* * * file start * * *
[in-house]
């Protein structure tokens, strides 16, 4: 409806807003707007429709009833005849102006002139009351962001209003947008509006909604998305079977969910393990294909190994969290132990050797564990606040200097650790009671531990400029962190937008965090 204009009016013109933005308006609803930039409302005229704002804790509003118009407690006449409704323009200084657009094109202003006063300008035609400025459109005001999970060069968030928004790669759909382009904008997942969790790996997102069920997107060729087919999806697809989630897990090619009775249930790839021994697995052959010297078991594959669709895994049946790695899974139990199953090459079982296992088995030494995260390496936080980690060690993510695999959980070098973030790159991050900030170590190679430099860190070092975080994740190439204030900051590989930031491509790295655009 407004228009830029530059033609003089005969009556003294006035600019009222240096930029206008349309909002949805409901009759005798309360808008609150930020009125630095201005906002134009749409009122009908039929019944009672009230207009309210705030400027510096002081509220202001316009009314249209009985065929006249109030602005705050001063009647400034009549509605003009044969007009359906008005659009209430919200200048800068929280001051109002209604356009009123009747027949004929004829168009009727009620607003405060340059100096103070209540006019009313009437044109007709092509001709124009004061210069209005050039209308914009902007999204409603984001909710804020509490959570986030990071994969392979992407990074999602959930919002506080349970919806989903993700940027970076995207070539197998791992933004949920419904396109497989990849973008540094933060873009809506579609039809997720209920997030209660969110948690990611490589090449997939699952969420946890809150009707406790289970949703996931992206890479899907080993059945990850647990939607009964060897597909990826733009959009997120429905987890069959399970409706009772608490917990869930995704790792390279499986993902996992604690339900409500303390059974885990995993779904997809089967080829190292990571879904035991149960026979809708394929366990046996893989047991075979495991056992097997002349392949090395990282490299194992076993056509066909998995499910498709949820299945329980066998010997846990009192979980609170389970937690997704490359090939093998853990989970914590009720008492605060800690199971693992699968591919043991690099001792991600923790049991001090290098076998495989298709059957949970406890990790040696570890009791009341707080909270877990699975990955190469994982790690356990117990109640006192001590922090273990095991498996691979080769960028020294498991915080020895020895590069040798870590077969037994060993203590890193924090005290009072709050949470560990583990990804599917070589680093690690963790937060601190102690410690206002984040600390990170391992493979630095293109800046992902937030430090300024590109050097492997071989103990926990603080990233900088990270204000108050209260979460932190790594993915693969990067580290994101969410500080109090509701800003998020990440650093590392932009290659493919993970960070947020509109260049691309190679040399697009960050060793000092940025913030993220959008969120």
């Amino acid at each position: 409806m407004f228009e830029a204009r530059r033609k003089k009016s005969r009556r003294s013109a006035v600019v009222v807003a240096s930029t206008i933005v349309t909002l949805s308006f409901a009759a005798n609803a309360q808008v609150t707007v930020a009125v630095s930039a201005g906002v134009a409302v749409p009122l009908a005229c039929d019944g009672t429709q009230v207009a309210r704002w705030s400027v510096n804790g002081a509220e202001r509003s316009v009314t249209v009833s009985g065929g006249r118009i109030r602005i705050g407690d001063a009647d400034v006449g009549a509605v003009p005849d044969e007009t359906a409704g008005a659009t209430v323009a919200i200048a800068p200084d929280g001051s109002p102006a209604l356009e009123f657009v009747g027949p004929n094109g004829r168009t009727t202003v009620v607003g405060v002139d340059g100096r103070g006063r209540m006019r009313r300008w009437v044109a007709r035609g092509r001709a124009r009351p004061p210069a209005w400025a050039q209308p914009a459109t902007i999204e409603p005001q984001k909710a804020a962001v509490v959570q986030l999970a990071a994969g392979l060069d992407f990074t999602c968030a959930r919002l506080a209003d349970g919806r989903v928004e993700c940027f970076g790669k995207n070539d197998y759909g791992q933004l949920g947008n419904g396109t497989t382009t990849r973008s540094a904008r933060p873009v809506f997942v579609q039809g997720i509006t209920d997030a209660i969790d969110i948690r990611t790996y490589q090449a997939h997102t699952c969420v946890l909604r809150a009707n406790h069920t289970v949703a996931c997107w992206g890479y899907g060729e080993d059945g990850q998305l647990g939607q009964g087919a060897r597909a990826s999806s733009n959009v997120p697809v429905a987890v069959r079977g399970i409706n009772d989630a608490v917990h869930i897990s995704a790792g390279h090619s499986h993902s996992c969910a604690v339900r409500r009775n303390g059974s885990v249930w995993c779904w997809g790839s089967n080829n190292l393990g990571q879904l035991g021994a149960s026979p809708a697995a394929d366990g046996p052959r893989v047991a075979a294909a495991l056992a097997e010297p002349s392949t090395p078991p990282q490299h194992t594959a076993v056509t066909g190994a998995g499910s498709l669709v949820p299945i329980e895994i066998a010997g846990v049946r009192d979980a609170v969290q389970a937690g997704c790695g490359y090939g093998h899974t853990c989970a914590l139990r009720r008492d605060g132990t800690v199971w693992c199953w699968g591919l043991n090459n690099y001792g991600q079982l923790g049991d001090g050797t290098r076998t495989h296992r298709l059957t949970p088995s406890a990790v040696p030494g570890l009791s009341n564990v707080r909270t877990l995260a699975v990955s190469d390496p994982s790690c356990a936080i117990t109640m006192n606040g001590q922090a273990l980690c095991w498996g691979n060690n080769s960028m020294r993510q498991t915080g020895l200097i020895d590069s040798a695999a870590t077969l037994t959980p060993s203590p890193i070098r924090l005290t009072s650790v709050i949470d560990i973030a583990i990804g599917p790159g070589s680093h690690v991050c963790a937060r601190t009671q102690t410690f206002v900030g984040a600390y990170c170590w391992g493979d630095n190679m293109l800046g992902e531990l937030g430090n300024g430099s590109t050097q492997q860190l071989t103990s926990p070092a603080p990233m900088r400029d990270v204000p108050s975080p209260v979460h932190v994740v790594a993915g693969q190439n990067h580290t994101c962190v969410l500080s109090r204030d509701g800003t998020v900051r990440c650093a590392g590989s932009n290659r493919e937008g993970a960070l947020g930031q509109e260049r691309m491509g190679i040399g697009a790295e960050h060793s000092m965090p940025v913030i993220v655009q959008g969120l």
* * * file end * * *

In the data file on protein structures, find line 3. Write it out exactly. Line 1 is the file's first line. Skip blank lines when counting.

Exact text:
């Amino acid at each position: 409806m407004f228009e830029a204009r530059r033609k003089k009016s005969r009556r003294s013109a006035v600019v009222v807003a240096s930029t206008i933005v349309t909002l949805s308006f409901a009759a005798n609803a309360q808008v609150t707007v930020a009125v630095s930039a201005g906002v134009a409302v749409p009122l009908a005229c039929d019944g009672t429709q009230v207009a309210r704002w705030s400027v510096n804790g002081a509220e202001r509003s316009v009314t249209v009833s009985g065929g006249r118009i109030r602005i705050g407690d001063a009647d400034v006449g009549a509605v003009p005849d044969e007009t359906a409704g008005a659009t209430v323009a919200i200048a800068p200084d929280g001051s109002p102006a209604l356009e009123f657009v009747g027949p004929n094109g004829r168009t009727t202003v009620v607003g405060v002139d340059g100096r103070g006063r209540m006019r009313r300008w009437v044109a007709r035609g092509r001709a124009r009351p004061p210069a209005w400025a050039q209308p914009a459109t902007i999204e409603p005001q984001k909710a804020a962001v509490v959570q986030l999970a990071a994969g392979l060069d992407f990074t999602c968030a959930r919002l506080a209003d349970g919806r989903v928004e993700c940027f970076g790669k995207n070539d197998y759909g791992q933004l949920g947008n419904g396109t497989t382009t990849r973008s540094a904008r933060p873009v809506f997942v579609q039809g997720i509006t209920d997030a209660i969790d969110i948690r990611t790996y490589q090449a997939h997102t699952c969420v946890l909604r809150a009707n406790h069920t289970v949703a996931c997107w992206g890479y899907g060729e080993d059945g990850q998305l647990g939607q009964g087919a060897r597909a990826s999806s733009n959009v997120p697809v429905a987890v069959r079977g399970i409706n009772d989630a608490v917990h869930i897990s995704a790792g390279h090619s499986h993902s996992c969910a604690v339900r409500r009775n303390g059974s885990v249930w995993c779904w997809g790839s089967n080829n190292l393990g990571q879904l035991g021994a149960s026979p809708a697995a394929d366990g046996p052959r893989v047991a075979a294909a495991l056992a097997e010297p002349s392949t090395p078991p990282q490299h194992t594959a076993v056509t066909g190994a998995g499910s498709l669709v949820p299945i329980e895994i066998a010997g846990v049946r009192d979980a609170v969290q389970a937690g997704c790695g490359y090939g093998h899974t853990c989970a914590l139990r009720r008492d605060g132990t800690v199971w693992c199953w699968g591919l043991n090459n690099y001792g991600q079982l923790g049991d001090g050797t290098r076998t495989h296992r298709l059957t949970p088995s406890a990790v040696p030494g570890l009791s009341n564990v707080r909270t877990l995260a699975v990955s190469d390496p994982s790690c356990a936080i117990t109640m006192n606040g001590q922090a273990l980690c095991w498996g691979n060690n080769s960028m020294r993510q498991t915080g020895l200097i020895d590069s040798a695999a870590t077969l037994t959980p060993s203590p890193i070098r924090l005290t009072s650790v709050i949470d560990i973030a583990i990804g599917p790159g070589s680093h690690v991050c963790a937060r601190t009671q102690t410690f206002v900030g984040a600390y990170c170590w391992g493979d630095n190679m293109l800046g992902e531990l937030g430090n300024g430099s590109t050097q492997q860190l071989t103990s926990p070092a603080p990233m900088r400029d990270v204000p108050s975080p209260v979460h932190v994740v790594a993915g693969q190439n990067h580290t994101c962190v969410l500080s109090r204030d509701g800003t998020v900051r990440c650093a590392g590989s932009n290659r493919e937008g993970a960070l947020g930031q509109e260049r691309m491509g190679i040399g697009a790295e960050h060793s000092m965090p940025v913030i993220v655009q959008g969120l």